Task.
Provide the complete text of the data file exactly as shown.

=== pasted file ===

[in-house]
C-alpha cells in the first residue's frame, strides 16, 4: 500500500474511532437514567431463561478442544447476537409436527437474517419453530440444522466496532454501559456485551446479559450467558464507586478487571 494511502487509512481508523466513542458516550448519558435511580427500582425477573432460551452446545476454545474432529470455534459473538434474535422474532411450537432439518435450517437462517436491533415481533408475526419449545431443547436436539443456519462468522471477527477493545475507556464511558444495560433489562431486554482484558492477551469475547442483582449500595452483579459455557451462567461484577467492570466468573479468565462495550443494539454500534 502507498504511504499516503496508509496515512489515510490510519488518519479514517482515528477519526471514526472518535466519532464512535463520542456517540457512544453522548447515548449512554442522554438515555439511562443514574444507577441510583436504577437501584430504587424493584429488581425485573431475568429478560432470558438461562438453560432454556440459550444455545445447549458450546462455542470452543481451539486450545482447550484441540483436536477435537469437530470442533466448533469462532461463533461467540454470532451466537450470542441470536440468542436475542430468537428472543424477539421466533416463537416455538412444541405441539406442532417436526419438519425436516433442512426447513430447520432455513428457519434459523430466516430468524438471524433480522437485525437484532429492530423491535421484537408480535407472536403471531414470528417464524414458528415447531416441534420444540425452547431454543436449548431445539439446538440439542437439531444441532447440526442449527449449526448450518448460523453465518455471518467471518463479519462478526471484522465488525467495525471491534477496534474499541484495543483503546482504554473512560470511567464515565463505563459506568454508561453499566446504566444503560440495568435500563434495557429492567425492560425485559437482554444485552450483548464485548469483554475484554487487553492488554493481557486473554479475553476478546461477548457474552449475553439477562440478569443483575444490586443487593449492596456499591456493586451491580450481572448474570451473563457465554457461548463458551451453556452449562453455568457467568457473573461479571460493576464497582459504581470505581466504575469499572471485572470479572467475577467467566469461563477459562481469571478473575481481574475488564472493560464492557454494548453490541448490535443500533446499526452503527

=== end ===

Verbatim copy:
[in-house]
C-alpha cells in the first residue's frame, strides 16, 4: 500500500474511532437514567431463561478442544447476537409436527437474517419453530440444522466496532454501559456485551446479559450467558464507586478487571 494511502487509512481508523466513542458516550448519558435511580427500582425477573432460551452446545476454545474432529470455534459473538434474535422474532411450537432439518435450517437462517436491533415481533408475526419449545431443547436436539443456519462468522471477527477493545475507556464511558444495560433489562431486554482484558492477551469475547442483582449500595452483579459455557451462567461484577467492570466468573479468565462495550443494539454500534 502507498504511504499516503496508509496515512489515510490510519488518519479514517482515528477519526471514526472518535466519532464512535463520542456517540457512544453522548447515548449512554442522554438515555439511562443514574444507577441510583436504577437501584430504587424493584429488581425485573431475568429478560432470558438461562438453560432454556440459550444455545445447549458450546462455542470452543481451539486450545482447550484441540483436536477435537469437530470442533466448533469462532461463533461467540454470532451466537450470542441470536440468542436475542430468537428472543424477539421466533416463537416455538412444541405441539406442532417436526419438519425436516433442512426447513430447520432455513428457519434459523430466516430468524438471524433480522437485525437484532429492530423491535421484537408480535407472536403471531414470528417464524414458528415447531416441534420444540425452547431454543436449548431445539439446538440439542437439531444441532447440526442449527449449526448450518448460523453465518455471518467471518463479519462478526471484522465488525467495525471491534477496534474499541484495543483503546482504554473512560470511567464515565463505563459506568454508561453499566446504566444503560440495568435500563434495557429492567425492560425485559437482554444485552450483548464485548469483554475484554487487553492488554493481557486473554479475553476478546461477548457474552449475553439477562440478569443483575444490586443487593449492596456499591456493586451491580450481572448474570451473563457465554457461548463458551451453556452449562453455568457467568457473573461479571460493576464497582459504581470505581466504575469499572471485572470479572467475577467467566469461563477459562481469571478473575481481574475488564472493560464492557454494548453490541448490535443500533446499526452503527